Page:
888 F.2d 179
BATH IRON WORKS CORPORATION and Commercial Union Insurance
Jeannine D. COULOMBE and Director, Office of Workers
Compensation Programs, United States Department of
United States Court of Appeals,
Heard Sept. 14, 1989.
Decided Oct. 25, 1989.
Stephen Hessert with whom Michelle Jodoin LaFond and Norman, Hanson & DeTroy, Portland, Me., were on brief for Bath Iron Works Corp. and Commercial Union Ins. Companies.
Dennis Levandoski with whom Kettle, Carter, Levandoski, Anderson & Sharon, Portland, Me., were on brief, for Jeannine D. Coulombe.
Before BREYER, Circuit Judge, COFFIN, Senior Circuit Judge, and MAYER, Circuit Judge.*
This case is before us on a petition for review by the employer of a decision of the Benefits Review Board which affirmed a denial of medical expenses. The Board reversed an administrative law judge's conclusion that the employee was ineligible, but affirmed the decision denying reimbursement because the requirement for filing a report was not met.
Because the Benefit Review Board ruled in petitioner's favor on the award, its discussion of respondent's eligibility is pure dicta. Such discussion cannot have any collateral estoppel effect because it is not essential to the judgment. McDaniel v. Sanchez, 452 U.S. 130, 141, 101 S.Ct. 2224, 2231, 68 L.Ed.2d 724 (1981); Balcom v. Lynn Ladder and Scaffolding Co., Inc., 806 F.2d 1127 (1st Cir.1986). For this reason, we have previously held that "[a] party cannot appeal a judgment entered in its favor, because it lacks a 'personal stake in the appeal' sufficient to support appellate jurisdiction." Balcom, 806 F.2d at 1127 (citing Deposit Guaranty National Bank v. Roper, 445 U.S. 326, 336, 100 S.Ct. 1166, 1173, 63 L.Ed.2d 427 (1980)). Similarly, petitioner is not "adversely affected or aggrieved by a final order of the Board," 33 U.S.C. Sec. 921(c), and lacks standing under the statute to have the decision reviewed. Pittston Stevedoring Corp. v. Dellaventura, 544 F.2d 35, 44-45 (2d Cir.1976).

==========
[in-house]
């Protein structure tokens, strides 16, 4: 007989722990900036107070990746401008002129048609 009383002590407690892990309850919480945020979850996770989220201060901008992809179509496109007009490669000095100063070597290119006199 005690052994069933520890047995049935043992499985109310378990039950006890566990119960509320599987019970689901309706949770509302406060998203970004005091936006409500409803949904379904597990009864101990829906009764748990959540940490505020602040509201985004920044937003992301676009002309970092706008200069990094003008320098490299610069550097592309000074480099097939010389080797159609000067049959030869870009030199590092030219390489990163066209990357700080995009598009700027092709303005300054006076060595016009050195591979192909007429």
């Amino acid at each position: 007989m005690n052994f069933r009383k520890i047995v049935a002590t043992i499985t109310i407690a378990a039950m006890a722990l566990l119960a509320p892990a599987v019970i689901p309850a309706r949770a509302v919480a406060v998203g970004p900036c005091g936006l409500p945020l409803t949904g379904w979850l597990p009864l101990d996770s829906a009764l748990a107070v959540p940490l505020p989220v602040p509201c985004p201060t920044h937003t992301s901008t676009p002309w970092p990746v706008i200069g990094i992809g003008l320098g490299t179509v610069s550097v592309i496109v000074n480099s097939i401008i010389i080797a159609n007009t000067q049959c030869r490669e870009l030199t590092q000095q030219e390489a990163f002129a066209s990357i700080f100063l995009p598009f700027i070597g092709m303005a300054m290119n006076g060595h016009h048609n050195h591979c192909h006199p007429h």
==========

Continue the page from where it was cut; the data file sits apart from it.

We therefore dismiss the petition for review for lack of jurisdiction. Costs to respondent.
Of the Federal Circuit, sitting by designation